QUICK DESCRIPTION: Don't bother with the first three files, because they turn out incredibly fragile. They're just there to document my learning process. Print v3 if you have an older printer which struggles with overhangs, or v4 if you have a newer printer and are feeling a little more adventurous. NEW: v5 goes back to the v3 style, but has the flat surface of v4 to make attaching the magnet easier (cylindrical cavity for the magnet, rather than a conic cavity)
These are 16 magnetic push-pins I made for the 10x3mm magnets I got bulk from Amazon. Should print fine without supports, not sure about the need for a raft. Build surface required is only 66x66x20mm, so you can duplicate the object if you want multiples of 16 to be printed at once, or pare them down if you want fewer. I also made them 6mm apart, but this may not be the best choice. I wasn't sure how far apart they needed to be for best printing (less stringing). Good luck!
The reason for the odd and primitive (wink, wink!) design of the pushpins is to avoid difficult-to-print internal overhangs and bridging, to save on material, and to be pretty quick to print.
It should be trivial to scale this design to the size of your magnets. You might want to give a 10% or so fudge factor if you're scaling down (e.g., if you have 5mm magnets, scale the object down to 55%*, rather than 50%).
*Why 55%, and not 60? You're scaling up by 10 percent after you've scaled down. So if you want to make the object 25 percent smaller, let's say, then it's:
current size * (1-percent to scale down by) * (1+fudge factor)
So for a 25% scaling down, that's 10mm * (1-25%) * (1+10%),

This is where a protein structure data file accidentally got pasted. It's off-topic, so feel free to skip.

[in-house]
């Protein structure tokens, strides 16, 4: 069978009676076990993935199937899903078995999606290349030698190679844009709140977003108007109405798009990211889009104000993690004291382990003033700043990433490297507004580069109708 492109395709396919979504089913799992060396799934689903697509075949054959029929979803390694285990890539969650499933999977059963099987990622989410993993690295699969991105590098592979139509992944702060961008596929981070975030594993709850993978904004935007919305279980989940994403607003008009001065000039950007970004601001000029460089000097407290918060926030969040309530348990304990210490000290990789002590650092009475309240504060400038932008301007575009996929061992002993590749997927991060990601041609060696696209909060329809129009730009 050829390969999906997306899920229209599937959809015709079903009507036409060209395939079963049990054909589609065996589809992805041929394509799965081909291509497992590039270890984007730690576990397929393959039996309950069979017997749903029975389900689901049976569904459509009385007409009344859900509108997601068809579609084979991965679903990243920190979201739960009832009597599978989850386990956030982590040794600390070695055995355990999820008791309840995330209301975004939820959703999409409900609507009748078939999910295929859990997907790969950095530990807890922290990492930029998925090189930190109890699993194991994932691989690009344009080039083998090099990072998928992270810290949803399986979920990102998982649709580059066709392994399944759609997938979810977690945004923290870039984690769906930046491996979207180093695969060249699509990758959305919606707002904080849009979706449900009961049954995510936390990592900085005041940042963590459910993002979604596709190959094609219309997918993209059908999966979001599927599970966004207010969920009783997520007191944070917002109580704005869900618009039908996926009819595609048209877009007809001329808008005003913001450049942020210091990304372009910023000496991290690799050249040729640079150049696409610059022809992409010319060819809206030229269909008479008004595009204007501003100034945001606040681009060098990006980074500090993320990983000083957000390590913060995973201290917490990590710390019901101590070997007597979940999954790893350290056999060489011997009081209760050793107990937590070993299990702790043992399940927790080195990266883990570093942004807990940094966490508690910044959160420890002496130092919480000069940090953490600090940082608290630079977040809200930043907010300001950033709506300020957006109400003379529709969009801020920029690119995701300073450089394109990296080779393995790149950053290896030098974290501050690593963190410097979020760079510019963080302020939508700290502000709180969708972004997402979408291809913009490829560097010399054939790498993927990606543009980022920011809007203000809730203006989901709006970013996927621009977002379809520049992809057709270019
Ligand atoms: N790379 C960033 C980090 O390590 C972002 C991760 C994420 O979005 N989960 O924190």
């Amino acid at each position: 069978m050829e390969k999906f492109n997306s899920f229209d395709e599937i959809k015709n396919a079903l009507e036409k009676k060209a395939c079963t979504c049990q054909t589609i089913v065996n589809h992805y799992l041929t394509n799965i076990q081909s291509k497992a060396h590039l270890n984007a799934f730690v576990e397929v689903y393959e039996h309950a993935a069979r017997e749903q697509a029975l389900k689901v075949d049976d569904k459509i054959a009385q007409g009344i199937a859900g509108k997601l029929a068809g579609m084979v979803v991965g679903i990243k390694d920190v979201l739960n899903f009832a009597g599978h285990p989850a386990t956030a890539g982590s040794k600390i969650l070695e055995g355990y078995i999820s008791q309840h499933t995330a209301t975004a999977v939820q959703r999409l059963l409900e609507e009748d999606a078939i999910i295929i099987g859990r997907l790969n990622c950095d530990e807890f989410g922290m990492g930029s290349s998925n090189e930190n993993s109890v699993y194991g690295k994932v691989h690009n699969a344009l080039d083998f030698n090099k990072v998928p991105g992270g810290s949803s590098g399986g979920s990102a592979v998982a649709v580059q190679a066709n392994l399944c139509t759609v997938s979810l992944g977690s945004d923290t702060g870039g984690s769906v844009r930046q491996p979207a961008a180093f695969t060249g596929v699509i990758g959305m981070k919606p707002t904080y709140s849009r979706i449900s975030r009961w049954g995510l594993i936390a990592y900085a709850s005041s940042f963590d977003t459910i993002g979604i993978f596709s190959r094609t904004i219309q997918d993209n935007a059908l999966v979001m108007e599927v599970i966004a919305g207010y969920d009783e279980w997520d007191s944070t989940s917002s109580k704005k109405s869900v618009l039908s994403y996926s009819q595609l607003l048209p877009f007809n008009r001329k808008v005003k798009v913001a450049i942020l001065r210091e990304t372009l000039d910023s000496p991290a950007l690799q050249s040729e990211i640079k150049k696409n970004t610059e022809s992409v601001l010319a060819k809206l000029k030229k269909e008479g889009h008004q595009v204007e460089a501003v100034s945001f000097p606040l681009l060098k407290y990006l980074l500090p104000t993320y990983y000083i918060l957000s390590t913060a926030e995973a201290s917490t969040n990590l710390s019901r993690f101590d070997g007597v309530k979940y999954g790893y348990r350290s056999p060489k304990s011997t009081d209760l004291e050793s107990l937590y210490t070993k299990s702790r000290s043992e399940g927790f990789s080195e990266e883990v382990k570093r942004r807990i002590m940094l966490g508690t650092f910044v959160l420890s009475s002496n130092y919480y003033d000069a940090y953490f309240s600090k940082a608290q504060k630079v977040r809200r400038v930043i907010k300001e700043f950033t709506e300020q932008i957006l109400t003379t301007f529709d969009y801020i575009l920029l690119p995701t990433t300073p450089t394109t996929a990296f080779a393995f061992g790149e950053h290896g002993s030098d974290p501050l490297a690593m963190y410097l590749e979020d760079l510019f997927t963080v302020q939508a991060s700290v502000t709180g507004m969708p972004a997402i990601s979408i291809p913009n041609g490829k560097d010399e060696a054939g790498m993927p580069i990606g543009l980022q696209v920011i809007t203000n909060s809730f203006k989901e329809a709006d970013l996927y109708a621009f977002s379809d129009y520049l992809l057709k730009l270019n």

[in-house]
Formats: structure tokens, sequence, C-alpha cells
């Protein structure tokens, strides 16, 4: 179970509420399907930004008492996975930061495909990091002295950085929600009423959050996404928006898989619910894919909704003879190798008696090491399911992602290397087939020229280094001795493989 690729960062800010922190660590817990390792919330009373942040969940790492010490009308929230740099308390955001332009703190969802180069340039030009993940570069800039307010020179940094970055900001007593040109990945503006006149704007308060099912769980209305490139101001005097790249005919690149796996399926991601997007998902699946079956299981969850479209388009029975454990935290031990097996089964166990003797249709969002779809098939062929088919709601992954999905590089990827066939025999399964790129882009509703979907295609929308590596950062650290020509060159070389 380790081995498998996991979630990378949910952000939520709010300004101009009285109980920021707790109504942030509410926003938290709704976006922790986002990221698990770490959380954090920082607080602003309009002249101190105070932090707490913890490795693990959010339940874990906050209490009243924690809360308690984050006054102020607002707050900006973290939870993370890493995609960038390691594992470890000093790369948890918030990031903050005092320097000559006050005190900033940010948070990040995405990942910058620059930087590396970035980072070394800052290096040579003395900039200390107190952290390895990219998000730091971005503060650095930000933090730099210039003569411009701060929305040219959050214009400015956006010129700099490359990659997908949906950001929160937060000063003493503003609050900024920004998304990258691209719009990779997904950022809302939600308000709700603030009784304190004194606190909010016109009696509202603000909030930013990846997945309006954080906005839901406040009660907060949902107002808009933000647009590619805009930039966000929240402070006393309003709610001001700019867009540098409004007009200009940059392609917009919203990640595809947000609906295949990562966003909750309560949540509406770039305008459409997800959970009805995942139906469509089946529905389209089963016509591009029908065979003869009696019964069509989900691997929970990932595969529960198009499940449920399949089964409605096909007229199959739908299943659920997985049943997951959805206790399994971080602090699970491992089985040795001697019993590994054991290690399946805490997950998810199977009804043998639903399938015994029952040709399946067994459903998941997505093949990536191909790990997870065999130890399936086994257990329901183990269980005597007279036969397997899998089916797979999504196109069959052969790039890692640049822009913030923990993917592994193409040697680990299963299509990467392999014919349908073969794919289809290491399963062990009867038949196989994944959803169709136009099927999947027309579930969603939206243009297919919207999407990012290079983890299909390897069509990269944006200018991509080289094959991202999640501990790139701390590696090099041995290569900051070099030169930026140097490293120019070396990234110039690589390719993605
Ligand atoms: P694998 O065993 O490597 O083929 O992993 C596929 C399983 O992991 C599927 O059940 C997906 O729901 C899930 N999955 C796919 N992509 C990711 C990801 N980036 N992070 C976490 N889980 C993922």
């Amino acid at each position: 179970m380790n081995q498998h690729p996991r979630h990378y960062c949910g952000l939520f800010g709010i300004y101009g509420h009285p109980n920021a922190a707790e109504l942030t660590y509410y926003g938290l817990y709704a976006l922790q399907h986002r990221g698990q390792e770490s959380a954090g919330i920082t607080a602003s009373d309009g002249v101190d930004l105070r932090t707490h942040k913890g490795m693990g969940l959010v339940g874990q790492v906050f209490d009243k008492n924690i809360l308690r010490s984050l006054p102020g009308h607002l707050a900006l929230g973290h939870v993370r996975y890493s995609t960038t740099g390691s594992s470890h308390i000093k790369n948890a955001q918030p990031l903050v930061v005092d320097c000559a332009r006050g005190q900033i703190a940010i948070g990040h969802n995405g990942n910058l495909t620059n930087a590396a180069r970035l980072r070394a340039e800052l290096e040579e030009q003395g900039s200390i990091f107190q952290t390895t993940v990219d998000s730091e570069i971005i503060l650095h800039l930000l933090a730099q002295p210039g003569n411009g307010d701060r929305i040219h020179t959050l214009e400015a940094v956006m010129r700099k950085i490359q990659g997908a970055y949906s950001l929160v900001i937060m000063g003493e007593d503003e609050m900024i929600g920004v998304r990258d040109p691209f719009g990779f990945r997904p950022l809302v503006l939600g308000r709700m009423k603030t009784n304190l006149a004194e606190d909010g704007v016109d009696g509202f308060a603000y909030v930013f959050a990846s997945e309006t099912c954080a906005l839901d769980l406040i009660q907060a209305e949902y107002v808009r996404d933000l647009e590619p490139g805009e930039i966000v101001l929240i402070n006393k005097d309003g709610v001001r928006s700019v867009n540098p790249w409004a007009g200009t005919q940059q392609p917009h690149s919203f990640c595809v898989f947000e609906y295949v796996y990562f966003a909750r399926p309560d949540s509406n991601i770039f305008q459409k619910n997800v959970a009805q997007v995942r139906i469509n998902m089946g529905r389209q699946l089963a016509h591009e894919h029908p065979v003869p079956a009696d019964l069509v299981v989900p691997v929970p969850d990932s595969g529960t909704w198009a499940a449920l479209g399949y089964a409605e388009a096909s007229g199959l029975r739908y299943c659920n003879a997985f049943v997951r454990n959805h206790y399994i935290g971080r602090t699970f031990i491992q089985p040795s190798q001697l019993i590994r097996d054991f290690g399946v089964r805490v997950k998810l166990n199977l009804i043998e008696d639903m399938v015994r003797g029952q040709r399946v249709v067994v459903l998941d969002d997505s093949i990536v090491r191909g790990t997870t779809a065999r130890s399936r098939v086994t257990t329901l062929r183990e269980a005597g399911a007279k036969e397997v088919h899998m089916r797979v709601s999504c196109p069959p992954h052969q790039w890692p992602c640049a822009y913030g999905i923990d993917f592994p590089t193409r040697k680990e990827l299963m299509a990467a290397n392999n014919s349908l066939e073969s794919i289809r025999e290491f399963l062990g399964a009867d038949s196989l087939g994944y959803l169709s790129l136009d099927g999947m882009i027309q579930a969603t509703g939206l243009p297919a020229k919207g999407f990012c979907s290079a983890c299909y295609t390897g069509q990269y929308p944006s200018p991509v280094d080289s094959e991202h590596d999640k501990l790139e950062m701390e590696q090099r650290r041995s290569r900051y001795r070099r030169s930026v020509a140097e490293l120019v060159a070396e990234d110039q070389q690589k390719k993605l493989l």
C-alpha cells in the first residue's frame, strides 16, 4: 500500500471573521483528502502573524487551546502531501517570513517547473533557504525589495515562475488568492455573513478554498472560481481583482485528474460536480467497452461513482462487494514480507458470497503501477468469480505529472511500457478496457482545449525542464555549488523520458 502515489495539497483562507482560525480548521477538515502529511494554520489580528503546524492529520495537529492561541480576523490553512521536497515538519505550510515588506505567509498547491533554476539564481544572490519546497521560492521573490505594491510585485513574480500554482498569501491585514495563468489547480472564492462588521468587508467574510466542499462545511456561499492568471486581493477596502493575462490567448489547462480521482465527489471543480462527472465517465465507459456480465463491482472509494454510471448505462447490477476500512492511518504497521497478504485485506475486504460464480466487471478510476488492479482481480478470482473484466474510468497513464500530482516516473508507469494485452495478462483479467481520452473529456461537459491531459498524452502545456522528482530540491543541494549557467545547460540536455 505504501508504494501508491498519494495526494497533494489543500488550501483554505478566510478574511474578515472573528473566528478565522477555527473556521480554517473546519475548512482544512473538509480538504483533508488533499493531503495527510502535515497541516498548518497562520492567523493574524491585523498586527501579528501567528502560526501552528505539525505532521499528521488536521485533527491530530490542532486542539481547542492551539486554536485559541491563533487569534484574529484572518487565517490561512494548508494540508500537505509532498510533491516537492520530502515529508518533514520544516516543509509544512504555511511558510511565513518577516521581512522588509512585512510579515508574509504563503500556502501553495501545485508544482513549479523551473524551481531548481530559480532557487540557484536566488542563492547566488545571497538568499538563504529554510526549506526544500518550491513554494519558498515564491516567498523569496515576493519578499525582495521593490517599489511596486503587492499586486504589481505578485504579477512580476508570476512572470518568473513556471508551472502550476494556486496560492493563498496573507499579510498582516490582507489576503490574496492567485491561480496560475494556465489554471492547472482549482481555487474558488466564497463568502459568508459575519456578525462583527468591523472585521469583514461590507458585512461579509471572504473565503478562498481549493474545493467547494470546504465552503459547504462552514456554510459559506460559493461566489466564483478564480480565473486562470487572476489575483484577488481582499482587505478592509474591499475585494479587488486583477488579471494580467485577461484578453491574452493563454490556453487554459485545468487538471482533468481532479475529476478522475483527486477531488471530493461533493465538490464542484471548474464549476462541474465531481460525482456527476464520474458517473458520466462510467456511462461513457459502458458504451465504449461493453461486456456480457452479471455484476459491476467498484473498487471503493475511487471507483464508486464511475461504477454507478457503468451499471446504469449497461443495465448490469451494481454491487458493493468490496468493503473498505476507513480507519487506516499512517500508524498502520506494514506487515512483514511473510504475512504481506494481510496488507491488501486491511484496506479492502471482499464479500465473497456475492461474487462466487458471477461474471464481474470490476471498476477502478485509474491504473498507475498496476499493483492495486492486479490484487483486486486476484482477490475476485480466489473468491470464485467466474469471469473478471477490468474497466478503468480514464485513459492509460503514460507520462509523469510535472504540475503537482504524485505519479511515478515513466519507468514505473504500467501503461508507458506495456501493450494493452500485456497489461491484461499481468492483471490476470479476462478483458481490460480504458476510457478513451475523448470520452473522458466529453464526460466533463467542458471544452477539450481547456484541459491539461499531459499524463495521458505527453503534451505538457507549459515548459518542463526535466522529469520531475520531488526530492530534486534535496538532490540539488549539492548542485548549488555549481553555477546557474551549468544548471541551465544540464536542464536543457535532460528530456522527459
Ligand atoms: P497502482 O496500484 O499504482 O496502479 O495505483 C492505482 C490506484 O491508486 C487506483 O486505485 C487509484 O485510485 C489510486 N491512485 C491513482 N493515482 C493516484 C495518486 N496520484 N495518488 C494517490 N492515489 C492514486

which works out to: 10 * (1-0.25) * (1+0.10)
which becomes: 10 * 0.75 * 1.10
Working out the last multiplication first (which is totally permissible under the commutative rule), it becomes 10mm * 0.825 (82.5%, meaning you've scaled it down by 100-82.5 or 17.5%)
This yields 10 * 0.825 (82.5%) = 8.25 mm
UPDATE: I noticed that the conic surfaces are kind of bumpy, and realized that I had forgotten to max out the number of facets in Tinkercad. So the v2 file is the same, except that all of the surfaces are now much smoother, and the conic shapes aren't noticably faceted (64 faces vs. 15 or so).
UPDATE 2: "Magnetic Pushpin (10mm, single).stl" is so you can arrange the pushpins however you like, for example, arranging them far enough apart to be printed one after the other with Cura's "Print one at a time" setting.
UPDATE 3: I finally got to print this file, and the handle portion broke off immediately. I have now posted Magnetic Pushpin v3, which has a 3mm thick handle (instead of 1mm thick), and should be sturdier.
UPDATE 4: v4 is a totally new design which makes it much easier to install and hold the magnet -- but much harder to print. Haven't tried printing it yet. It should print without supports on a decently high-quality printer using at least 3 walls and 0.1mm or better layer height.
UPDAT 5: v5 goes back to the v3 style of pushpin, because v4 was just too fragile, although it looked more like a real pushpin. Like v1-3, print v5 at about a 101% scale to have a little bit of room for the magnet to actually fit properly (this is easier to do in a slicer than it is in tinkercad). So, v5 is a little more challenging than v3 to print, because of the internal overhang, but is much sturdier than v4.